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‘Gel made from patient’s own blood could rapidly heal foot ulcers’

By Adaku Onyenucheya
31 December 2019   |   4:11 am
Chronic foot ulcers treated with gel made from patient’s own blood are more likely to heal than those treated traditionally, according to a new study.

Chronic foot ulcers treated with gel made from patient’s own blood are more likely to heal than those treated traditionally, according to a new study.

The study, reported in the journal Advances in Skin and Wound Care found that gel made out of a patient’s blood could rapidly speed up the healing of chronic wounds.

Many of the 2.2 million wounds treated by the National Health Service (NHS) each year are open wounds or sores that develop on the skin of the foot in patients with diabetes.

These hard-to-treat ulcers are caused by a combination of factors, including peripheral neuropathy, where chronic exposure to high blood sugar damages nerves, leading to reduced sensation in the feet, which means patients feel little pain and so injuries go unnoticed and may worsen and become infected before being detected.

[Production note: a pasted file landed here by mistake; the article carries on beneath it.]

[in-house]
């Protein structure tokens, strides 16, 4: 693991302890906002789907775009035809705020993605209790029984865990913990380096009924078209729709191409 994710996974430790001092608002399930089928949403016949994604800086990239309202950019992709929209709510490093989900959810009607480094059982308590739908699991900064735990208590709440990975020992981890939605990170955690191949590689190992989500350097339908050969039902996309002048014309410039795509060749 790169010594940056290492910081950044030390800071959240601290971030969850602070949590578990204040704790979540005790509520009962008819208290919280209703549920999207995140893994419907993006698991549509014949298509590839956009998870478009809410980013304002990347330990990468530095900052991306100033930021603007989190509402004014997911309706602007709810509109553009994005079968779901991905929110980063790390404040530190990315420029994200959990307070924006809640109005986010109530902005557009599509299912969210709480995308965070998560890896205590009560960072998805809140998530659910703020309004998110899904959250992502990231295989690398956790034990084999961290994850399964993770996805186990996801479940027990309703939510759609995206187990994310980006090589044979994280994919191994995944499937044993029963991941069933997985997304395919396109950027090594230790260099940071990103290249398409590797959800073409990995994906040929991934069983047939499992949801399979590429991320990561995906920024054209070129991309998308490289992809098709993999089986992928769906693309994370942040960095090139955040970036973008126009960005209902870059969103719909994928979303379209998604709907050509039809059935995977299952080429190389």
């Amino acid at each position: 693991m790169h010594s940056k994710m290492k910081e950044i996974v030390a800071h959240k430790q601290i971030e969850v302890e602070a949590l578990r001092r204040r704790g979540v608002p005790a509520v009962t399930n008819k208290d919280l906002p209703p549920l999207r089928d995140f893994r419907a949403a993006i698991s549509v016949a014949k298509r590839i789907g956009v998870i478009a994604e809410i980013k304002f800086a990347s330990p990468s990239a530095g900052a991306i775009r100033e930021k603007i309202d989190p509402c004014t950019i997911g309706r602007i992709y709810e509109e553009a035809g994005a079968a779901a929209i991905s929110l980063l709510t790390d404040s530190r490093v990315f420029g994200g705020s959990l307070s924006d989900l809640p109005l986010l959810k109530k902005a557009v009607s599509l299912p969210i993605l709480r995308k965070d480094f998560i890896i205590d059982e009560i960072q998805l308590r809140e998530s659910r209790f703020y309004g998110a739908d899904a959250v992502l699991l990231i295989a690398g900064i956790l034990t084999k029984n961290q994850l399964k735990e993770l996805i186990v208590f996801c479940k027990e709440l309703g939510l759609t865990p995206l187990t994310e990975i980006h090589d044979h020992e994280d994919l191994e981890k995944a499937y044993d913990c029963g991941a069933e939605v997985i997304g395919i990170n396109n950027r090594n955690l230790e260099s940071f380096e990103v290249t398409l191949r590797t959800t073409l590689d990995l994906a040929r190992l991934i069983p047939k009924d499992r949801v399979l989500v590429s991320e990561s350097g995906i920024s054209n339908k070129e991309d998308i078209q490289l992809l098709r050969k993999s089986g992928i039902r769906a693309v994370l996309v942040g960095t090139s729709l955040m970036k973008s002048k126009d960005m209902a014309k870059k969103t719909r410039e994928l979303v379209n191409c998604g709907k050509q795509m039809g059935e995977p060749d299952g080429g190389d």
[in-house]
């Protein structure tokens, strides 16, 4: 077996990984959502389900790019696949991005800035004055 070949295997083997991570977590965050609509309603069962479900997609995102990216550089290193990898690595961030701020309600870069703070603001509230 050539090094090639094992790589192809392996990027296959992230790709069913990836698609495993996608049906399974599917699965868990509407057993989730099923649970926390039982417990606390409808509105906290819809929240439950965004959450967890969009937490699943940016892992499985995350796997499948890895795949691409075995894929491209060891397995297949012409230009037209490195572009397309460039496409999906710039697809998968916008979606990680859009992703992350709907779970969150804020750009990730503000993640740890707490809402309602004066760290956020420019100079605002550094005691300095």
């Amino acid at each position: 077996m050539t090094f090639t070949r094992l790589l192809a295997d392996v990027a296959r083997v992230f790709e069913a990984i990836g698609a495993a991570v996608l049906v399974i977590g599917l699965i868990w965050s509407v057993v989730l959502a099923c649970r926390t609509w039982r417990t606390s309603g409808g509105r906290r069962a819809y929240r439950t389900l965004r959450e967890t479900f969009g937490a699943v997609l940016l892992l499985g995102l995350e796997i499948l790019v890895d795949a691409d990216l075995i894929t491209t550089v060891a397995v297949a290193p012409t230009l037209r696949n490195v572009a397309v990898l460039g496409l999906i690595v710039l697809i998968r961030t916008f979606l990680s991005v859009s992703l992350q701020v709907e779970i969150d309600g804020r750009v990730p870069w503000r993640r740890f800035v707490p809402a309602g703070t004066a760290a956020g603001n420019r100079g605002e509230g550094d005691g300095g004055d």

The study found that diabetes also damages blood vessels, while the oxygen-rich blood and immune cells that are required for the skin to mend itself are not delivered.

Meanwhile, previous research had shown that up to 40 percent of diabetic ulcers take at least three months to heal, and in 14 percent of cases, wounds are still present after a year.

Every year in the United Kingdom, around 5,000 people have a leg or foot amputation as a result.

However, the new gel uses a technique called platelet-rich plasma, which is already used to treat tendon injuries and has recently been tried as a way to help improve pain and movement in knee arthritis.

To make the gel, around 20ml of blood, that is, one-and-a-half tablespoon is taken from the patient and spun for a minute in a centrifuge, which separates plasma, a clear serum, from other elements in the blood.

Plasma is rich in platelets, which are important for clotting and contains proteins called growth factors that help with healing.

The spun plasma is then mixed with other compounds to turn it into a gel, a process that takes around 30 seconds. The gel is immediately spread over the wound and a dressing put on top.

A new trial, where patients were treated twice a week with fresh gel for the first fortnight and then once weekly afterwards, found it to be superior to usual care, in which wounds are cleaned and covered.

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